Sharing Remote Sensing Know-How

Two years ago, when we had just set-up the first prototype of Sentinel Hub, I wanted to test the innovative custom band combination option and was immediately presented with a challenge — which bands exactly should I use to create an NDVI or a simple NIR false colour composite? It was easy to skim various scientific papers but “translating” these into something understandable to me, a remote sensing novice, was not an easy task. Later, when I managed to understand the basics, I tried finding some nice examples for our multi-temporal feature and stumbled across papers describing how to monitor burned area. It was somehow possible to match scientific part with our visualization engine, but results were not very good. I concluded that I misread something and that I should probably leave this to remote sensing experts.

Burned area in NE Attica, Greece, mapped using multi-temporal difference of Normalized Burn Ratio

Then questions from our users started coming in. Experienced ones wanted to double-check how we build our EO products. Or which colour scale/legend we are using for NDVI. Others had very similar problems as described above. It seems that the Sentinel-2 program activated a whole new group, non-experts, which is great by itself. Having freely available data available in good enough resolution and short revisit time looked promising for many businesses, especially in precision farming. Sentinel Hub services made it easy to integrate data in their apps, but the interpretation of data is still left to them. Many struggle.

It seems that the whole Earth observation world is changing (and Sentinels certainly have something to do with it). It is now easier than ever to monitor what is happening with the world, both what is happening now or months and years ago. It is possible to test various remote sensing methods globally. But it is still very difficult to get specific information from scientific papers. To replicate the process. Might it be that research is a bit over-protective?

Since our tools do not make much sense without all this knowledge, we have decided to try to make it easier to find it. We came across a great resource of structured basic remote sensing indices —Index DataBase, managed by Institute of Crop Science and Resource Conservation, University of Bonn. This should certainly be a starting point for anyone venturing in EO. We have sponsored INRES to develop REST API so that we can keep our indices up-to-date. I hope that others will be using this service as well so that database will grow.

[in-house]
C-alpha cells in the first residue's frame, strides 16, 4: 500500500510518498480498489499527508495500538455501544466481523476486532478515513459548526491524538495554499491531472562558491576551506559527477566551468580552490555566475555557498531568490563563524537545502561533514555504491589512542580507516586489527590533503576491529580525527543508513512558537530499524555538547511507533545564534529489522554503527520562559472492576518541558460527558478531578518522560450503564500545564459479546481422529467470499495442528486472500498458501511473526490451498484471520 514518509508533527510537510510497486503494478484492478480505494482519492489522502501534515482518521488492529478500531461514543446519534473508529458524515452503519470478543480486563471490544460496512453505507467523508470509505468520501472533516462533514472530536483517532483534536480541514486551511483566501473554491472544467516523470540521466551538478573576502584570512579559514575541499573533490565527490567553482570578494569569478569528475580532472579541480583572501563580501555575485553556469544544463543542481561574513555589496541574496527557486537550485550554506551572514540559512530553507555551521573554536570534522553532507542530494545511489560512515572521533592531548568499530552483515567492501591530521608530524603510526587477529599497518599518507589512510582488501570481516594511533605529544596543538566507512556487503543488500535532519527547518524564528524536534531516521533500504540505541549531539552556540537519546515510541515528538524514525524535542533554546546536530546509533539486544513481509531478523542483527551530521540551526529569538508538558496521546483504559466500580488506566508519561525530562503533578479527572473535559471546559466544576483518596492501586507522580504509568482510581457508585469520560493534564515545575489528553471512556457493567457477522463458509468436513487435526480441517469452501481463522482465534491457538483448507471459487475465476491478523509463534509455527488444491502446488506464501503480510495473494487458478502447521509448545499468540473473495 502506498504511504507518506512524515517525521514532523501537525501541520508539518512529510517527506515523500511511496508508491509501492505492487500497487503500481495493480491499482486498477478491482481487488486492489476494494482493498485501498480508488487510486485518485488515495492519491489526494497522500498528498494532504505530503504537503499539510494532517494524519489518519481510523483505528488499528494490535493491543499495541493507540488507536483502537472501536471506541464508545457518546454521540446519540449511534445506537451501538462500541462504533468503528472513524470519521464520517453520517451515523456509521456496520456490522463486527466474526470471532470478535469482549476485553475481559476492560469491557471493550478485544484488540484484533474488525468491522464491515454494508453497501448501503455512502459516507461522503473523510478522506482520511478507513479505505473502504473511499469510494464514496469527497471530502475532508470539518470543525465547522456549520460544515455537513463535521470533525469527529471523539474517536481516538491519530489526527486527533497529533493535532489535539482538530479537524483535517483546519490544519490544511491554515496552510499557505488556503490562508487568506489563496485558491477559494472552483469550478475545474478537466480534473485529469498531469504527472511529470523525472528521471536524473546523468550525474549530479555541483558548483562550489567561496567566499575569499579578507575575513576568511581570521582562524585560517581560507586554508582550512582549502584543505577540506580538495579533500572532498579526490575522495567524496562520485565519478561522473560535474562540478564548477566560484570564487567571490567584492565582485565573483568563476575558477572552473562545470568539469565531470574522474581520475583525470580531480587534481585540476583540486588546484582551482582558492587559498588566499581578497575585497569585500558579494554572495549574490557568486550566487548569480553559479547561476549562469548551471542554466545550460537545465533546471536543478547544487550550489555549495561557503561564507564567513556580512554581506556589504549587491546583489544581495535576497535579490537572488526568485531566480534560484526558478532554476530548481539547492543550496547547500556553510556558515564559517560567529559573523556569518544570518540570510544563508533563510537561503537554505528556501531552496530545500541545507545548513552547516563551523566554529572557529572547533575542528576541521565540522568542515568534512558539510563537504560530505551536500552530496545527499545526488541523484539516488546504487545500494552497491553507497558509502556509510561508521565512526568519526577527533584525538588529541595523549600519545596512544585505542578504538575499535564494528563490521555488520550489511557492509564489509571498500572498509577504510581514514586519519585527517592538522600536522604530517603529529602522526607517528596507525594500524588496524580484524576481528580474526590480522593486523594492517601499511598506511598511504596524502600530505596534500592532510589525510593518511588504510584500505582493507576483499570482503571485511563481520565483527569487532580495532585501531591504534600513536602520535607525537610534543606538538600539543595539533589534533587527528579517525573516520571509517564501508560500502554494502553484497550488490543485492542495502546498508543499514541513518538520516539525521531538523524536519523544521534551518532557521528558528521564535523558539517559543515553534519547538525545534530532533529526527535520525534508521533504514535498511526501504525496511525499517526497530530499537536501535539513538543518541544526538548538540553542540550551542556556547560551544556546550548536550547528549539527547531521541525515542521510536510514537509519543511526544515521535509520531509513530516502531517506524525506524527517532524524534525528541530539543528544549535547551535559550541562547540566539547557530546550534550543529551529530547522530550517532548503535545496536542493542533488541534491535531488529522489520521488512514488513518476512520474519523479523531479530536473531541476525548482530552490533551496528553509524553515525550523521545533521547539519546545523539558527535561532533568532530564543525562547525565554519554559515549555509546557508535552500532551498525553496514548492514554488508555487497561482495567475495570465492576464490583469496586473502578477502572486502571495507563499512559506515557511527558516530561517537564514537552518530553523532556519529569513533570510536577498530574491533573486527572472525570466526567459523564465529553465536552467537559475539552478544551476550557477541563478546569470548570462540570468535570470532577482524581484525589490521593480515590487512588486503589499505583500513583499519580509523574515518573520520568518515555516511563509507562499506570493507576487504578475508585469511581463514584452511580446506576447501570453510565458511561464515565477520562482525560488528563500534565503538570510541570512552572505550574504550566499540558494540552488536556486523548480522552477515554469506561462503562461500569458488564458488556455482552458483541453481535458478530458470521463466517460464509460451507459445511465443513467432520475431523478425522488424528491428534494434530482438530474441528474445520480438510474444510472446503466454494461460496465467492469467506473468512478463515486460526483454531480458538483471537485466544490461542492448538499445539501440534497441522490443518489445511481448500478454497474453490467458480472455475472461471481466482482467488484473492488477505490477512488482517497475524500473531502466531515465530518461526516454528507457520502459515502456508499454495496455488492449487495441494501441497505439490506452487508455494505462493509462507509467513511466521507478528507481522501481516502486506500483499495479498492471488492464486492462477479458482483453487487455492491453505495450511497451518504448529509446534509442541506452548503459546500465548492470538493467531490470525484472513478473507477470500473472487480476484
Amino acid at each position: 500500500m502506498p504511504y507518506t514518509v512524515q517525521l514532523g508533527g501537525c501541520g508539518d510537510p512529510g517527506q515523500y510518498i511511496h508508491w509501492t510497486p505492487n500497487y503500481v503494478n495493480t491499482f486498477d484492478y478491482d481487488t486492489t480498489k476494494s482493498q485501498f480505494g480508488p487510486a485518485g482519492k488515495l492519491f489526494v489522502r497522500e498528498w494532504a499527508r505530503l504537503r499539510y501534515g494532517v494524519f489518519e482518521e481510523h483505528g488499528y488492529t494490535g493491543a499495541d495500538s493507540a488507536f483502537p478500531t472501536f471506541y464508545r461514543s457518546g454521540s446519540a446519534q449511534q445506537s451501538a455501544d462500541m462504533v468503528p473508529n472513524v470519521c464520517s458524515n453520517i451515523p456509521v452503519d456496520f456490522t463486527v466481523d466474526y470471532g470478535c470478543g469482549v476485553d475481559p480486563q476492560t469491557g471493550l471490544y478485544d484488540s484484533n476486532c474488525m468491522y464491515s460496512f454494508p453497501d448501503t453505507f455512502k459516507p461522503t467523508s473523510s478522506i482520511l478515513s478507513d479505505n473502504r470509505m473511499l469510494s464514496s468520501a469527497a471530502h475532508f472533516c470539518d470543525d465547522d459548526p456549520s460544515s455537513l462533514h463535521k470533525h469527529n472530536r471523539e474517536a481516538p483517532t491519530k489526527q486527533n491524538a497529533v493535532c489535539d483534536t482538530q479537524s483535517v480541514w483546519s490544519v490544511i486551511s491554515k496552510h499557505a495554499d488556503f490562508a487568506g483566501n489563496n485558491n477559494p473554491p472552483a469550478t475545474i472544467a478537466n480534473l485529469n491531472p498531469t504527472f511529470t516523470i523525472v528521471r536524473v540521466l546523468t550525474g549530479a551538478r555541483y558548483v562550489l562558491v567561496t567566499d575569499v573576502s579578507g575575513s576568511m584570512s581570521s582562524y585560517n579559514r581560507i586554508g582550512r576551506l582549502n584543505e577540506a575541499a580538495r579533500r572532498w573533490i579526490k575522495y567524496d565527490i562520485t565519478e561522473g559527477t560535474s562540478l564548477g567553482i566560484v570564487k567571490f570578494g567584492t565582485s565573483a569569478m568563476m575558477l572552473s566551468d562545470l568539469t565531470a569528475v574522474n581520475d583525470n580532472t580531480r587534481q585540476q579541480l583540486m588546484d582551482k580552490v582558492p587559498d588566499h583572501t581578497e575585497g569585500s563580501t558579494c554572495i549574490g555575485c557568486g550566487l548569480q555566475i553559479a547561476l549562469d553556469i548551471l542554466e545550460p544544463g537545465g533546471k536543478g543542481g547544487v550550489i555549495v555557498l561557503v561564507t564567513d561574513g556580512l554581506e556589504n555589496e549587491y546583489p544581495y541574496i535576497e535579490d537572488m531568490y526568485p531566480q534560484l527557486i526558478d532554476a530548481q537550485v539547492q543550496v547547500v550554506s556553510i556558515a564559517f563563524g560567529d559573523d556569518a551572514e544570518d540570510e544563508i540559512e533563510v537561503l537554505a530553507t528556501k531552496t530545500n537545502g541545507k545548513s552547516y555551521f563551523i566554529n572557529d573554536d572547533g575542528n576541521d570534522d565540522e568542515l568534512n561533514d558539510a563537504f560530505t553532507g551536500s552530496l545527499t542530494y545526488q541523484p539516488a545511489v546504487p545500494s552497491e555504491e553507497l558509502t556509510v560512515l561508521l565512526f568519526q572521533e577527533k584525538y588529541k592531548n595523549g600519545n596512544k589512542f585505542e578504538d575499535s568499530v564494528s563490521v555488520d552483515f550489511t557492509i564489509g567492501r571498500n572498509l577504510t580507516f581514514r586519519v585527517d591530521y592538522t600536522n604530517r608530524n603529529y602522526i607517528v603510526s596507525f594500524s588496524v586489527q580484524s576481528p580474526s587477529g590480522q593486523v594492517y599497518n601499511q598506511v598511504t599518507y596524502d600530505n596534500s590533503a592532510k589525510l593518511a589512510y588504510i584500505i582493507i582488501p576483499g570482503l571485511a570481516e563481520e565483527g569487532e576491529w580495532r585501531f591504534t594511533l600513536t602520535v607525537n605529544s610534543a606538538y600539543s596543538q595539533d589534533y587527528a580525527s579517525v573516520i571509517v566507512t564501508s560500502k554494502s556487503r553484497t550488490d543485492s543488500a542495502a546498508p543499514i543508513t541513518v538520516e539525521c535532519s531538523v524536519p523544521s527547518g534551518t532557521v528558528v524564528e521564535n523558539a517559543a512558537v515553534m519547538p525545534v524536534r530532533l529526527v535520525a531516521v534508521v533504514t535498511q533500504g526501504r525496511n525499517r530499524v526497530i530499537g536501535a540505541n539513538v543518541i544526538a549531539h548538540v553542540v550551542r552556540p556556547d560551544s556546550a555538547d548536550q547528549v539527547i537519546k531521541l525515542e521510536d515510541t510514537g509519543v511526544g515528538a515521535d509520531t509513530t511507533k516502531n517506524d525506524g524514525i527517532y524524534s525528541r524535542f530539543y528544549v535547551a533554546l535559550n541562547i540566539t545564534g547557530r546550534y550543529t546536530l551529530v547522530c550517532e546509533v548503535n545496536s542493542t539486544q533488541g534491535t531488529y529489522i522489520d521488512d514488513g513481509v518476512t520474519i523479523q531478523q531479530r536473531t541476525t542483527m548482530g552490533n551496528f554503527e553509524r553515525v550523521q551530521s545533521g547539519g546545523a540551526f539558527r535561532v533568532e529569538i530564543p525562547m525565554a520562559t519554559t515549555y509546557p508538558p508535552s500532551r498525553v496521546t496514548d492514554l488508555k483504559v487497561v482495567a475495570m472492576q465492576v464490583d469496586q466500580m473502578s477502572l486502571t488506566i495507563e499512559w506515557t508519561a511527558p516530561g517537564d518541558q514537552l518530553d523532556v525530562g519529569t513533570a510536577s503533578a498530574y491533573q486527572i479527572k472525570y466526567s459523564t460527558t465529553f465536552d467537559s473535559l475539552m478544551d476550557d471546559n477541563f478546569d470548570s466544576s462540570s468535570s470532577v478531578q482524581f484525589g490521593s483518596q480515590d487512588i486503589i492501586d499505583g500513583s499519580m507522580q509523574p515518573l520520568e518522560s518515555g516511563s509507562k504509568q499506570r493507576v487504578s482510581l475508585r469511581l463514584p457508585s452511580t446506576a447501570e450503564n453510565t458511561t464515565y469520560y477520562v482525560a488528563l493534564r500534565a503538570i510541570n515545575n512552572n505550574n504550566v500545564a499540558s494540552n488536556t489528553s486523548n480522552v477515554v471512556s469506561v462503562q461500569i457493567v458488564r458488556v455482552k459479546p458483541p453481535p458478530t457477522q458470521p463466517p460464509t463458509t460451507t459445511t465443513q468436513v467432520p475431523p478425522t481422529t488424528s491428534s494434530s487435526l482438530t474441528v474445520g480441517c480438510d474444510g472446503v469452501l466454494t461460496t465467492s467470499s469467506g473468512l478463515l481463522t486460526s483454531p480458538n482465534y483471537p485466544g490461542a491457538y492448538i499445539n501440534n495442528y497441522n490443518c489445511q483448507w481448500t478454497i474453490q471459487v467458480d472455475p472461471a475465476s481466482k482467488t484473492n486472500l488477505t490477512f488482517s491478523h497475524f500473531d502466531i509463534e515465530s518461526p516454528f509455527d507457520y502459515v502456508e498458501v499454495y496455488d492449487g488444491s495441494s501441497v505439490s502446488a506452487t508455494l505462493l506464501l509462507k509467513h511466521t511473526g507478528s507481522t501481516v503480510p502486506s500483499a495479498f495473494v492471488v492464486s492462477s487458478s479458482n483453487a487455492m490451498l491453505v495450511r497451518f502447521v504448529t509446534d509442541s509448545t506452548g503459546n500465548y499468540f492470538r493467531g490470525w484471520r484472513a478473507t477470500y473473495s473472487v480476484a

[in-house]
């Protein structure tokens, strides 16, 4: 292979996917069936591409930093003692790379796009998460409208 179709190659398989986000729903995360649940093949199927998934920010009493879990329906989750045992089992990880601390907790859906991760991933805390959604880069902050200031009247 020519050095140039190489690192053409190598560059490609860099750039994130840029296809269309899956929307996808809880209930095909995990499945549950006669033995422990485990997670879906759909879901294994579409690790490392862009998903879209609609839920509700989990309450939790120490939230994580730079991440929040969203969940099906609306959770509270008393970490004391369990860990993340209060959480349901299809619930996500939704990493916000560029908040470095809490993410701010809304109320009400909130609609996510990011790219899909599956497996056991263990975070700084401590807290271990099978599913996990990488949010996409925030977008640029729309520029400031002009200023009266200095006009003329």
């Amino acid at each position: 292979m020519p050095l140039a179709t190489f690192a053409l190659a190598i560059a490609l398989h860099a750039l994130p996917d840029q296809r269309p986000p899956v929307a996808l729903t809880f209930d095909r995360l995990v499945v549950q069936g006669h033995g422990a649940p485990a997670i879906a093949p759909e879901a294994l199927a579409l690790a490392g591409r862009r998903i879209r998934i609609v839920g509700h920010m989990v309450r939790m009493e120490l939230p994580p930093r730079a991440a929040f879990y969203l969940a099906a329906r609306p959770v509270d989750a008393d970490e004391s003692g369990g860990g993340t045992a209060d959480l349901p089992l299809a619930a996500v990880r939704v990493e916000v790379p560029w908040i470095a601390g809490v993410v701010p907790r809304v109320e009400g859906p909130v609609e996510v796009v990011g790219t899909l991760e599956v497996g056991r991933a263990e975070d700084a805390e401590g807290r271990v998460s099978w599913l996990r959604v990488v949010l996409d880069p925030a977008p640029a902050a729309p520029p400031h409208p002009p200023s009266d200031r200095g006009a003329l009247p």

Then we went one step further. We wanted to make it possible to get even more information about how to get some valuable data from satellite imagery. We have noticed that our users are sharing “scripts” over twitter and in blogs (we call them custom scripts as they represent a custom processing step in Sentinel Hub).

As we see remote sensing processing not unlike software development (even more so in this “new age of RS”, when more and more will be handled by statistical processing and machine learning, rather than visual inspection), we have chosen the most common platform for sharing of open source applications — GitHub — and established Custom scripts repository there (more user friendly view of the same here). We have migrated practically all of our EO products, along with some other popular methods. And we will be adding more as soon as we find some which look promising. GitHub supports versioning, so scripts can evolve through time, an important feature allowing all of us to add even imperfect scripts. We would be delighted if other people, either our users or not, would contribute their knowledge.

Adapting our tools to make the process a bit smoother was easy. It is now possible to pass custom script as either an URL or as base64 encoded parameter. We certainly hope that earth observation training will get even more interactive with these kind of toys.

Let this be our small contribution to the rapidly evolving remote sensing field so that even more people are able to monitor what is happening in their neighbourhood or on the other side of the world, using toolkits and knowledge that was developed by researches in the last few decades. It should also make it easier for our users to understand what is happening with the pixels coming from satellites to their applications behind the stage. And last but not least, we hope that more and more EO research will be easily replicated and tested in other areas and tweaked to fit specific needs.